May 31, 2020
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That Cipher In The Mirror

Indians abroad instinctively feel they’re lower in the world’s racial, cultural, ethnic hierarchy than most peoples, except blacks.

That Cipher In The Mirror
Log kyaa kahenge?" What will people say? This phrase, this interrogative, is central to our psyche. We worry about very little, but when we do worry, it's usually about what others think of us. And when these others are The Other - the foreigner, the vilayati - our worry becomes most acute, almost unbearable. In this, as in many other things, we are quite unlike the Chinese. (As my late uncle Rajan used to observe, no two neighbours could be more different. Nothing illustrates better the supreme self-confidence of the Chinese, as well as the essential timidity of the Indian, than a comparison of our respective eating habits. "The Chinese," he would say, "look for any reason, any excuse, to eat another living creature - whether fish, fowl, beast or worm - even when it is obviously repulsive.

We Indians with our taboos, on the other hand, will look for every possible reason not to eat something - even when it’s obviously nutritious.") The Chinese don’t care at all about their image in the eyes of the foreigner. Indians, particularly the urban middle-classes, would appear to care about little else.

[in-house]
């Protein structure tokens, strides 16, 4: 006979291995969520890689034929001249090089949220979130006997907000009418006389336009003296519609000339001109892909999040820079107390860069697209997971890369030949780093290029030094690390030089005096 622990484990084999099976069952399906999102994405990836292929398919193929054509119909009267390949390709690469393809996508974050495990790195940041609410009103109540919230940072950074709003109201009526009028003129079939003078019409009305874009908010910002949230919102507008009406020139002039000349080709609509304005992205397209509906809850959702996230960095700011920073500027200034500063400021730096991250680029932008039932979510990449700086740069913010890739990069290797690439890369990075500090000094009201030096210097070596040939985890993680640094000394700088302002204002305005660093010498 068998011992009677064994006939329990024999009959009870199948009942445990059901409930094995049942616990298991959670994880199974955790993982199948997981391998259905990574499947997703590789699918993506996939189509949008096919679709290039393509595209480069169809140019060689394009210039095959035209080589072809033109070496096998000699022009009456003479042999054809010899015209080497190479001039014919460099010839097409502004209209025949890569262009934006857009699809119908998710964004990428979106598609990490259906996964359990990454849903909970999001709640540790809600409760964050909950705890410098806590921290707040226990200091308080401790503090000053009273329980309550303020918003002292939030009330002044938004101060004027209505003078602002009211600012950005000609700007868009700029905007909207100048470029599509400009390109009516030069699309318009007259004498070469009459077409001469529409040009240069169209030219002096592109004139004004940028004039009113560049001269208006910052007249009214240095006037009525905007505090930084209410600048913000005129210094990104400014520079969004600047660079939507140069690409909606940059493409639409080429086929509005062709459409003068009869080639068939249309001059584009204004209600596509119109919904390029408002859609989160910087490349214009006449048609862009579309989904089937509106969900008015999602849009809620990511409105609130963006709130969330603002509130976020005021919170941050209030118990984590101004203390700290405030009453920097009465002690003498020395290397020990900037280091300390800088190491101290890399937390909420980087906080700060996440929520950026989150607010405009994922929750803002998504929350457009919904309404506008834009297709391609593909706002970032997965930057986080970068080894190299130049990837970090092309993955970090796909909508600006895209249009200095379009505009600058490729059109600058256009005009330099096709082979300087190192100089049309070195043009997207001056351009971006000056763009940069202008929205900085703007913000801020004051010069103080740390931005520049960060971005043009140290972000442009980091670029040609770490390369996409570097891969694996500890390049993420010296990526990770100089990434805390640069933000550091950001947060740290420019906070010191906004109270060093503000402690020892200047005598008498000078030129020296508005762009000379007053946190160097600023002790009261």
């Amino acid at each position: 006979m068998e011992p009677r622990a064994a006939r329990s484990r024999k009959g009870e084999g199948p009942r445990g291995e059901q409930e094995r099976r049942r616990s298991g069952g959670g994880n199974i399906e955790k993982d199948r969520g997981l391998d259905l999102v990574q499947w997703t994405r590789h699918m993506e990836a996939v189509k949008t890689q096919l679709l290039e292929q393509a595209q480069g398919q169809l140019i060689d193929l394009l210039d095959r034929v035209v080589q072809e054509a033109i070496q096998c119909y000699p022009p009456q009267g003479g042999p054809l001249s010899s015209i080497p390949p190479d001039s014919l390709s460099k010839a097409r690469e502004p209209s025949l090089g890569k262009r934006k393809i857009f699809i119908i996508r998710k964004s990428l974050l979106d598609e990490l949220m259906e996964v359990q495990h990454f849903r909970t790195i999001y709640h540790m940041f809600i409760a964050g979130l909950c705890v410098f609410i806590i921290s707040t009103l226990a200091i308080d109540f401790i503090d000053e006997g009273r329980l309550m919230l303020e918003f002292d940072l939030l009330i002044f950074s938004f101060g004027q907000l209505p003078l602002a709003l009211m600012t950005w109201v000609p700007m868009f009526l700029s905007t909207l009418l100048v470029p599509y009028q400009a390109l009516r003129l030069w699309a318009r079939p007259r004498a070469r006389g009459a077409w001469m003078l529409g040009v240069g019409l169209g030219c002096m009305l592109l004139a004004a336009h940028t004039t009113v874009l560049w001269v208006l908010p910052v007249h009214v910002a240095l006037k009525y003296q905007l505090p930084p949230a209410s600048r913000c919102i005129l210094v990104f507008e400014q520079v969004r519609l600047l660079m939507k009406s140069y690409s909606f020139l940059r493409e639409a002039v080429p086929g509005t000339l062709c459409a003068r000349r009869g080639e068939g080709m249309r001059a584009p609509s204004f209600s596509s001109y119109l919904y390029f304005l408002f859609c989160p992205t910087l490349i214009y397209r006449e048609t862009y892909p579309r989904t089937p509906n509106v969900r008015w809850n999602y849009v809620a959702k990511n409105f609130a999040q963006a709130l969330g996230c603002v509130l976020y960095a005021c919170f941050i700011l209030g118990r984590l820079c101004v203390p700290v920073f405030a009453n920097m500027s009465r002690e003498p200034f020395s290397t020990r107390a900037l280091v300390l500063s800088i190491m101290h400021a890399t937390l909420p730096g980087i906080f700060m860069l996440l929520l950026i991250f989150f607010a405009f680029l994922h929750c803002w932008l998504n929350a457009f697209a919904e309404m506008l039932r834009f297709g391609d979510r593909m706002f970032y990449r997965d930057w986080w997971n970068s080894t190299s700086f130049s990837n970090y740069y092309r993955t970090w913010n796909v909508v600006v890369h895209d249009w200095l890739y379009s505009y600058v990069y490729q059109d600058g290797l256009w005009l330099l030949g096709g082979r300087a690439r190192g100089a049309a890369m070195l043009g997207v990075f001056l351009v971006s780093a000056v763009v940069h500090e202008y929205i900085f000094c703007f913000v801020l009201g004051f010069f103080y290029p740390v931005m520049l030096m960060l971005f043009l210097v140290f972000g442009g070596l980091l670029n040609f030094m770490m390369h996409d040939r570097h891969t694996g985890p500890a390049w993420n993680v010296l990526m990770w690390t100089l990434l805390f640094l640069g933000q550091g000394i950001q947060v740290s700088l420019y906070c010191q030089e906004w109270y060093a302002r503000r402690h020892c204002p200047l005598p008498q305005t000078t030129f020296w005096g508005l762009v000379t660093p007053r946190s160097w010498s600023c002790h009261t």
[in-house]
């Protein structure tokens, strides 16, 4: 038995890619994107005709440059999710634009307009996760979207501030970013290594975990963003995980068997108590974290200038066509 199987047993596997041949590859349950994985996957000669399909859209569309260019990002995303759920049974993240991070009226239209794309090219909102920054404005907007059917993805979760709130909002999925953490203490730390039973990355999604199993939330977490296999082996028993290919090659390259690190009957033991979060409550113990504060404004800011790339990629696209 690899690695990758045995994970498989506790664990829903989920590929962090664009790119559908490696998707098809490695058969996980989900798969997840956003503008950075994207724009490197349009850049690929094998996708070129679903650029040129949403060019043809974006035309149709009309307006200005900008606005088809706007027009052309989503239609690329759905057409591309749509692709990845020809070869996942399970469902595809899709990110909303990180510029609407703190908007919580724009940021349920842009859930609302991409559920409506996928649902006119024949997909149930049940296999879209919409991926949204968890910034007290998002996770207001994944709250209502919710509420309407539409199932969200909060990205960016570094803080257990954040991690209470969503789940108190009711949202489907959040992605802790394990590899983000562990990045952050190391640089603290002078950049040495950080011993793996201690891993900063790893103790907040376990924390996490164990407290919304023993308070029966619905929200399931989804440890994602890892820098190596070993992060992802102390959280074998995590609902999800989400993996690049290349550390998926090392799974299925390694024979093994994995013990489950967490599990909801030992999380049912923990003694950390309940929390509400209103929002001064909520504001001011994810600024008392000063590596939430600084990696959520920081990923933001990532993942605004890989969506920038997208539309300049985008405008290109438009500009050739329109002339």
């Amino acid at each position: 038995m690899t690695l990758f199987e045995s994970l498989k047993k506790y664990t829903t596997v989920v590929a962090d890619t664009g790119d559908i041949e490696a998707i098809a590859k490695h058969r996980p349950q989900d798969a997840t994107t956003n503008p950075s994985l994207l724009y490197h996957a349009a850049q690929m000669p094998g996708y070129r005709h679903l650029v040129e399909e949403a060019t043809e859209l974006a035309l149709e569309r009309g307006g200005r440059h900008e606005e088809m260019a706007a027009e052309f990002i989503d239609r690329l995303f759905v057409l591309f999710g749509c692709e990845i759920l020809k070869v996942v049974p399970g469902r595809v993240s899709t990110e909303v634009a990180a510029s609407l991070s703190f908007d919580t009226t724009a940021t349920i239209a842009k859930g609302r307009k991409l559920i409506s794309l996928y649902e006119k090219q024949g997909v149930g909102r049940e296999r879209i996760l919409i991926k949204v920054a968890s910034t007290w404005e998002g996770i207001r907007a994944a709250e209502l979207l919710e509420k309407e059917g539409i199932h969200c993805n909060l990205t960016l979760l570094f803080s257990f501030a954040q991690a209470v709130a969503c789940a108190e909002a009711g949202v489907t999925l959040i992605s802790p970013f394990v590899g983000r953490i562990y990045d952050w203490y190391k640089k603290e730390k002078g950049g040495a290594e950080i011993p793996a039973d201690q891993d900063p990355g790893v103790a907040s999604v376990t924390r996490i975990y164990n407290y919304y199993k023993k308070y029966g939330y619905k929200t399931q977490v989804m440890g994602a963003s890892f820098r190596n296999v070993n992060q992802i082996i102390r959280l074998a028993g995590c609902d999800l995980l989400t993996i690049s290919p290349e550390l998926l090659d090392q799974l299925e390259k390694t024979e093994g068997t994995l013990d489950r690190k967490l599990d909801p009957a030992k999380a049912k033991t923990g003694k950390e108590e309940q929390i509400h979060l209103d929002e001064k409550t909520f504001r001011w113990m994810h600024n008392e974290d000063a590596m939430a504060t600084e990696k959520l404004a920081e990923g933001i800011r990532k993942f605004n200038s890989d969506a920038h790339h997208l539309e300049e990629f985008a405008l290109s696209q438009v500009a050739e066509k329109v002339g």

Obviously, this obsession with what foreigners think of us has its roots in our long history as a colonised people. We are accustomed to being measured by outsiders - so accustomed that we still believe the best yardstick is the foreign one, the best eye the foreign eye. We’ve been weak in the sciences of self-assessment. The "self-image" we’re most comfortable with is the one that’s assigned to us by others. (At a seemingly frivolous level, but in my view a complex one, we are now convinced that Indian women are the most beautiful in the world for Sushmita, Aishwarya, Diana and Yukta have won a quartet of international beauty contests. Before that, we were not quite sure our women had the measure of those half-dressed blondes in Baywatch. Hence the extraordinary headline in a recent story in The Times of India: "Fourth Crown in 6 Years Establishes India as Beauty Superpower.")

Self-image is a devilish thing. I had a drink with a friend from Delhi sometime ago. It was his first visit to New York (his first visit, in fact, to the US), and he was under the impression that most people had assumed that he was Hispanic - "I suppose a lot of people think I’m Mexican or Spanish or something". This is a common phenomenon with Indians, and reveals a mix of wishful thinking and low group-self-esteem. Indians, when abroad, rather like the idea of being mistaken for another nationality. It’s because they feel, instinctively, that an Indian is somehow lower in the world’s racial-cultural-ethnic hierarchy than most other peoples (but above the blacks, for sure, above the blacks!). Also because they feel that to be an Indian overseas is to be a cipher, to be from a land that no one quite knows about, of a race of people that hasn’t quite registered abroad.